Thursday, December 16, 2010

Guardianship vs. Adoption

Jane
Adoption has clear benefits for a child whose parents or extended family lack the ability to care for the child.  However, there are the gray areas--where parents may be unable to care for their child at the present time but with help can assume responsibility in the near future. Unfortunately, adoption  becomes the solution for the temporary problem. Guardianship can provide a way to care for a child until the parents are able to assume their responsibilities.  Of course, if that does not happen within a reasonable period of time, the guardian can institute an adoption proceeding based on the parents' abandonment of the child, thus assuring permanency for the child. 

In the case of older children, guardianship makes sense as well as the recent discussion from a Family Law list serve shows. An attorney posed this situation:

“Potential client’s daughter passed away this month leaving 2 year old child. Mother and father never married. Father is registered sex offender. Paternity established at hospital at birth, only time father saw child. Grandma would like custody of child, but also needs financial assistance from the state if possible to care for the child. State not involved yet and grandma currently has the child.”

An experienced family law attorney responded:

"Grandma needs to have herself appointed as Guardian for her granddaughter. AVOID ADOPTION [his emphasis] in this situation. Adoption will create needless practical, legal and financial confusion. Grandma should and needs to remain as 'Grandma.' Adoption will result in Grandma becoming the child's mother. This is undesirable as well as unneeded. In her mind and in her heart, Grandma will forever be Grandma and will never be ‘mommy’ (nor should she be). And child needs to grow up knowing who's who in the family. Mother died when child was two years old, and Grandma then became her legal guardian. Makes a lot more sense rather than having Grandma becoming Mother.”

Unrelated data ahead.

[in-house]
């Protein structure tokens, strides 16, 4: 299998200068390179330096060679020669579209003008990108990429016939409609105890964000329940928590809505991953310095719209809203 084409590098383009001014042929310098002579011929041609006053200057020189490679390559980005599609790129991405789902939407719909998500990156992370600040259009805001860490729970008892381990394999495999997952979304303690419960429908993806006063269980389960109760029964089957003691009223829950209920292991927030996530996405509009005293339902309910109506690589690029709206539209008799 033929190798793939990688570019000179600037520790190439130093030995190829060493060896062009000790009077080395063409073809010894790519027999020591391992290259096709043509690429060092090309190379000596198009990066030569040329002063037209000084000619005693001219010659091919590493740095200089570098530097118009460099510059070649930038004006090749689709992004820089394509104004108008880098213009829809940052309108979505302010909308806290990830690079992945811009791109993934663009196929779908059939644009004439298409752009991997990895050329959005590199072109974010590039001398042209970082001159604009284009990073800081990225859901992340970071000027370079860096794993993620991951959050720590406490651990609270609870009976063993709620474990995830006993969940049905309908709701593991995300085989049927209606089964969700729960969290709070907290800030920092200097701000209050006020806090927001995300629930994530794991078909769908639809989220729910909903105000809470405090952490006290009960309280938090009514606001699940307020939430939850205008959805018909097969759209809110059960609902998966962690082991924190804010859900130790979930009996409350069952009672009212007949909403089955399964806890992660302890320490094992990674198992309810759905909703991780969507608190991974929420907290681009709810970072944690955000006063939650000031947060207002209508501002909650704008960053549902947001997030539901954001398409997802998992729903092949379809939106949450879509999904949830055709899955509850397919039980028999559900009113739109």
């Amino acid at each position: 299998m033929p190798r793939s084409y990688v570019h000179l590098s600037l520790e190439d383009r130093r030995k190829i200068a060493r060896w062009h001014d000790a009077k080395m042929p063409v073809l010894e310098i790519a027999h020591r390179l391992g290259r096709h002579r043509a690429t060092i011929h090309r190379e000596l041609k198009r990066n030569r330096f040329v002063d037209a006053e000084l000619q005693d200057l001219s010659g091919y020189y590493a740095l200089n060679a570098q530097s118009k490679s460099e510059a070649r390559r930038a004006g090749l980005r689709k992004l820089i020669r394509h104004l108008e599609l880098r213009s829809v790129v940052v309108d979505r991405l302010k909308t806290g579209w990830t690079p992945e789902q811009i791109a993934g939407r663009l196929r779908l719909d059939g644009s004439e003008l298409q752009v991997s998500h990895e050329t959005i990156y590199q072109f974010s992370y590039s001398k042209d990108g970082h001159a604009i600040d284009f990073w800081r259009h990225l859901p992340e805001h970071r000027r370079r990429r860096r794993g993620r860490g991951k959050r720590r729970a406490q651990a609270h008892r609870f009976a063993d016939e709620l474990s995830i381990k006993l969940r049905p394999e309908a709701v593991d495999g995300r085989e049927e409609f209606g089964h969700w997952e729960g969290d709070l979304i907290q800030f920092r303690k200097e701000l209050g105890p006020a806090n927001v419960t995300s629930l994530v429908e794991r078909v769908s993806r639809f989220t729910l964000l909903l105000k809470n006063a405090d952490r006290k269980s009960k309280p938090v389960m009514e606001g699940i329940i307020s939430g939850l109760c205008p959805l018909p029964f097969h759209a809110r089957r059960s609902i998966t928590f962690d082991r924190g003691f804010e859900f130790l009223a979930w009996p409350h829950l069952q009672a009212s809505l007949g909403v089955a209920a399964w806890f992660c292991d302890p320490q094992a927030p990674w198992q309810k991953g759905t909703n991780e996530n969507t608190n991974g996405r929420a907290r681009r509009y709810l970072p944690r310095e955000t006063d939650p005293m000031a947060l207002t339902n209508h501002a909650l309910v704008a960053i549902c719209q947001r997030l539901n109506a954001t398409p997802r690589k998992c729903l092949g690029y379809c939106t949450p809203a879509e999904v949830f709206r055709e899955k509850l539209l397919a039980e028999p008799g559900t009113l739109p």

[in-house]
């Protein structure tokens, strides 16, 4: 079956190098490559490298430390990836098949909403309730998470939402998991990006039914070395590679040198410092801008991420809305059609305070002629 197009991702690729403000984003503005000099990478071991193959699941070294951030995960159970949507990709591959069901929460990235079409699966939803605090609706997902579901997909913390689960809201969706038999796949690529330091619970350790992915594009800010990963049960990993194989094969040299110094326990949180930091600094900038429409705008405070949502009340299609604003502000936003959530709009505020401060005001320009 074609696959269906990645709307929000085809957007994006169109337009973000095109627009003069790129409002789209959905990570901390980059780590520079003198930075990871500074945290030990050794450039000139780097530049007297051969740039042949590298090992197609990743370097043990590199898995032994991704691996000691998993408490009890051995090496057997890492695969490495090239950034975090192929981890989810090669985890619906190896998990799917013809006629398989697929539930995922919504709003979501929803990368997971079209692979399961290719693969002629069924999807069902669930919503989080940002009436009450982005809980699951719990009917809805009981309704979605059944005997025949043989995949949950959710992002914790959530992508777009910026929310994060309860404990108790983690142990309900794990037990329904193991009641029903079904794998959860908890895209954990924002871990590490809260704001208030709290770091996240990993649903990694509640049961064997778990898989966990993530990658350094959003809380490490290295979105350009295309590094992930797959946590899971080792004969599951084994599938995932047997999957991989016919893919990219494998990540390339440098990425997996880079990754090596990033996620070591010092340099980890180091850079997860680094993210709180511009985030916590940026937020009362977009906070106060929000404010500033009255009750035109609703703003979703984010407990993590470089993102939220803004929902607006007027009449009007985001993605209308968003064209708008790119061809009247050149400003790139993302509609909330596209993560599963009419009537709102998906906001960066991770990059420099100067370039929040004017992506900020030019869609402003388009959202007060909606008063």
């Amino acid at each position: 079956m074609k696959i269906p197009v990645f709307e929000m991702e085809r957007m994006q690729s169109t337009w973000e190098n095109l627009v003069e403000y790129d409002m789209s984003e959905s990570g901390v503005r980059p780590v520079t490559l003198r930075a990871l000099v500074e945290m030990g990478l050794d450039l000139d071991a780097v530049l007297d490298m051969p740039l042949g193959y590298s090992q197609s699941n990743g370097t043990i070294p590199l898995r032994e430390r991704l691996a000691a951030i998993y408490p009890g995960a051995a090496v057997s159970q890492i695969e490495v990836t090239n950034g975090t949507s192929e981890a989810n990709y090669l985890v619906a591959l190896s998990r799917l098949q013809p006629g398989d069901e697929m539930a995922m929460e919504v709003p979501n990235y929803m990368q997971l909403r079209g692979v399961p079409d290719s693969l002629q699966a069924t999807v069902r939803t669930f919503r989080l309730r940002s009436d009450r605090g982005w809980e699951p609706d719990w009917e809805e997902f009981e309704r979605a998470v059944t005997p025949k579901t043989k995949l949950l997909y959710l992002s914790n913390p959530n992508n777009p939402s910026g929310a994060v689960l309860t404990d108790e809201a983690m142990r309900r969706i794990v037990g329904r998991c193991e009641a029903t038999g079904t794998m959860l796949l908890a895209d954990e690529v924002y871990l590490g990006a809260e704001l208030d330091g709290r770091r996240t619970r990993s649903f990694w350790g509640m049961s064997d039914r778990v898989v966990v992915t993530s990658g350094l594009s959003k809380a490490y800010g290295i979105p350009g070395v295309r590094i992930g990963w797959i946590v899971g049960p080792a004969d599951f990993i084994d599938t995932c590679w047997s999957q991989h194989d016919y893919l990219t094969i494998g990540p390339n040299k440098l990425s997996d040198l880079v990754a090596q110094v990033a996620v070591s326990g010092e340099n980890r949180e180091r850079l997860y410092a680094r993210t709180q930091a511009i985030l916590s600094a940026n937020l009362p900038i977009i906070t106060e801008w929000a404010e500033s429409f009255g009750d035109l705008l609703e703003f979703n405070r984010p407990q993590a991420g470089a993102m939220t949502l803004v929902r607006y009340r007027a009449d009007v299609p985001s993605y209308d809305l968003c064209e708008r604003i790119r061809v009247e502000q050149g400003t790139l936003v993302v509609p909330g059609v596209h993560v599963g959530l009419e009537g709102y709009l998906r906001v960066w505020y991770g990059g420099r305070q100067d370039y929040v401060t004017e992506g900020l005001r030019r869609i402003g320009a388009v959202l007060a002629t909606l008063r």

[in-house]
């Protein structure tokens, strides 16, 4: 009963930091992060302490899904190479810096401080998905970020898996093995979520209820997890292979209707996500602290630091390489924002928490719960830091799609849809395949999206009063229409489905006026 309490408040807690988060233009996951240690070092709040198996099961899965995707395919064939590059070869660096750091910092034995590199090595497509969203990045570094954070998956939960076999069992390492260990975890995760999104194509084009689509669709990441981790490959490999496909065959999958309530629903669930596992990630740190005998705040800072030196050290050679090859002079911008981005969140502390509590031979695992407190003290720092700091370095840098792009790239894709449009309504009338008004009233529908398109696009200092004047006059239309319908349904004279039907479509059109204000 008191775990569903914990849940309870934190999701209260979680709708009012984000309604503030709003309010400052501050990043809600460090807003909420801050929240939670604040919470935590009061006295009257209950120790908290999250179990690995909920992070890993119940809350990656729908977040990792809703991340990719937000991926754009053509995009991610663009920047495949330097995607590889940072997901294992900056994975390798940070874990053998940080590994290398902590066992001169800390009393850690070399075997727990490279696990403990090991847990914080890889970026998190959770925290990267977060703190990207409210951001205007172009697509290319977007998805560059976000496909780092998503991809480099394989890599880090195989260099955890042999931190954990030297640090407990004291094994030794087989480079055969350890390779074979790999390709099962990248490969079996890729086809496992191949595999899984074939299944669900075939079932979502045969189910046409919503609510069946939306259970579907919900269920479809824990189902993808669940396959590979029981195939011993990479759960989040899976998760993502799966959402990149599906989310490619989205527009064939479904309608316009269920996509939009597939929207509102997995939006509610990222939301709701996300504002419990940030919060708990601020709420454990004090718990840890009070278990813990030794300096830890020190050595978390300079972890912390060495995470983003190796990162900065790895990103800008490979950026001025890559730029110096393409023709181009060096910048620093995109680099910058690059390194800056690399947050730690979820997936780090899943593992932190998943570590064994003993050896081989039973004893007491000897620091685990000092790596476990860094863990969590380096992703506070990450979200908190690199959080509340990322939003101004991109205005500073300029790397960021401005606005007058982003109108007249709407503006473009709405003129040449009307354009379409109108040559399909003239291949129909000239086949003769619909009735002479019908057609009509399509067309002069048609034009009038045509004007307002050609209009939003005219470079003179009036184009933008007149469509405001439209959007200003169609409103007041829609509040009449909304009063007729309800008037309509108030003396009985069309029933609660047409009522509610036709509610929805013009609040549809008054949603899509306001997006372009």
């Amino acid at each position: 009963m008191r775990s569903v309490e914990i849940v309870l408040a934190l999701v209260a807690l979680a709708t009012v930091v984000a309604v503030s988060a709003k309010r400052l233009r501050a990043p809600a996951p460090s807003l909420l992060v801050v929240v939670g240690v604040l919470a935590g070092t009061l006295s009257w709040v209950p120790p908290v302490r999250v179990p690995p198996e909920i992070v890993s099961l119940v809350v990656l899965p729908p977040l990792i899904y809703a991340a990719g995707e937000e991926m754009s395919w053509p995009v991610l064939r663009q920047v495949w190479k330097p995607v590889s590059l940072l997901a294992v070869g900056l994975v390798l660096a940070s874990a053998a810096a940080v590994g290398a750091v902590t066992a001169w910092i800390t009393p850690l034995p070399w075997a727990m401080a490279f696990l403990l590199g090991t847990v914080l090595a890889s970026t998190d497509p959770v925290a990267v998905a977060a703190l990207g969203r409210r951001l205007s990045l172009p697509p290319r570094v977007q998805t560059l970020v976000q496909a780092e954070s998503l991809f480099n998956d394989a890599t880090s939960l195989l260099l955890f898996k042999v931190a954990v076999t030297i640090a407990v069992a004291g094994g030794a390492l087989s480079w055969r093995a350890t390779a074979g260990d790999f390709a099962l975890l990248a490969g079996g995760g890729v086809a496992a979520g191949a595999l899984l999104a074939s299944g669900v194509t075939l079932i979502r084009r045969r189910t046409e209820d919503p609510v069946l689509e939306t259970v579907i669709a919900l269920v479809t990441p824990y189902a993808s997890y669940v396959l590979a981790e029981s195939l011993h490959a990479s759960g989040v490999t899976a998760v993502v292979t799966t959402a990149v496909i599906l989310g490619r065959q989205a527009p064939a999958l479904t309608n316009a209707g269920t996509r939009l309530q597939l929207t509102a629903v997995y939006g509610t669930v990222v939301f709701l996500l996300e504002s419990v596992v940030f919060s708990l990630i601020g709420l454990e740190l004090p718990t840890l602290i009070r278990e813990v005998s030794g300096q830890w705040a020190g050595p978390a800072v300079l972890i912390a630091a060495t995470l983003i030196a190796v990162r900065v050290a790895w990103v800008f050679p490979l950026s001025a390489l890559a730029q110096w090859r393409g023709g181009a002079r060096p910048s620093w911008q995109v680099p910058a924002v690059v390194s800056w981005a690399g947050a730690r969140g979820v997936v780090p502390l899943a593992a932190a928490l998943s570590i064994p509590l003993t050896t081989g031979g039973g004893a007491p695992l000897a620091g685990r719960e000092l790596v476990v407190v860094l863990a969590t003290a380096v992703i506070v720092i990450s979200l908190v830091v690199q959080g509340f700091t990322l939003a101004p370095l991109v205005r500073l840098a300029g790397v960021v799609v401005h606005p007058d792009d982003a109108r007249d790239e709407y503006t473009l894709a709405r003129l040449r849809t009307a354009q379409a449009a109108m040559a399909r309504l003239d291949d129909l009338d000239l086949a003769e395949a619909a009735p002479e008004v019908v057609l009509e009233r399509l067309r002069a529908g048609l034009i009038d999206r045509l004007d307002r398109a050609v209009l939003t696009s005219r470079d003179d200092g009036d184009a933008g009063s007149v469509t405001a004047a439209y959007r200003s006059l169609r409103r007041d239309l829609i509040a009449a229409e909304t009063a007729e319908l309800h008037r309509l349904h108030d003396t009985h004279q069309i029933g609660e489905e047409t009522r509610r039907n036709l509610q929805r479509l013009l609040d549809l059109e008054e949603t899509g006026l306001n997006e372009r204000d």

Some background on guardianship may be helpful. A judge appoints a guardian to be responsible for the well-being of a ward because the ward cannot care for himself, either because he is a child or an infirm adult. The guardian assures proper care of the ward and prudent management of his money, if any. The ward keeps his name and identity.

The guardian reports to the court on a periodic basis. If the guardian is not doing his job, the court appoints someone else to be the guardians. When the need for guardianship no longer exists, the court terminates it.

One reader noted that Robin (as in Batman and) was the only person she had ever heard of referred to as
"ward." Actually, wards appear prominently in many works of literature including Bleak House, The Wizard of Oz, My Cousin Rachel, The Prime of Miss Jean Brodie, and The Girl with the Dragon Tattoo.

19 comments:

joy said...

That makes a lot of sense for that situation. I often forget how infant domestic adoption is really a small part of adoption as for some reason infant/domestic is treated as the norm.

Anonymous said...

The origins of the prohibition against adoption in Islam can be found in the story of Muhammad's marriage to Zaynab bint Jahsh, who Mohammed married after she was divorced from his adopted son Zayd.

For another perspective on kafalah, see "Without a Home: Social stigma and child welfare laws prevent abandoned children in Syria from becoming part of families", by Muhammad Atef Fares:
Majdi, 21, lives alone in a small room in Rukn el-Din. On a recent afternoon, he recalled oneof his earliest memories, from about age six. It is of a woman telling him: "Keep quiet or I'll send you back to the orphanage."
The woman was his foster mother. She and her husband brought him to live with them from Dar Zayd ibn Harithah in Masaken Barzeh, a home for abandoned children, and he stayed with the couple for four years. Though he was never mistreated, he always felt unwanted, he said. Dar Zayd paid the family to care for Majdi until his foster father died, at which time he returned to the centre.
Abandoned children in Syria often end up like Majdi: in a precarious state of limbo, never fully part of a family. The law prohibits these children from being adopted, so they are raised in institutions or end up in impermanent foster care.
"Syria bans adoption," Majdi said. "However, to be taken in by a foster family was better than staying in a military-like orphanage. I was not fully happy with my new family but at least I got better care."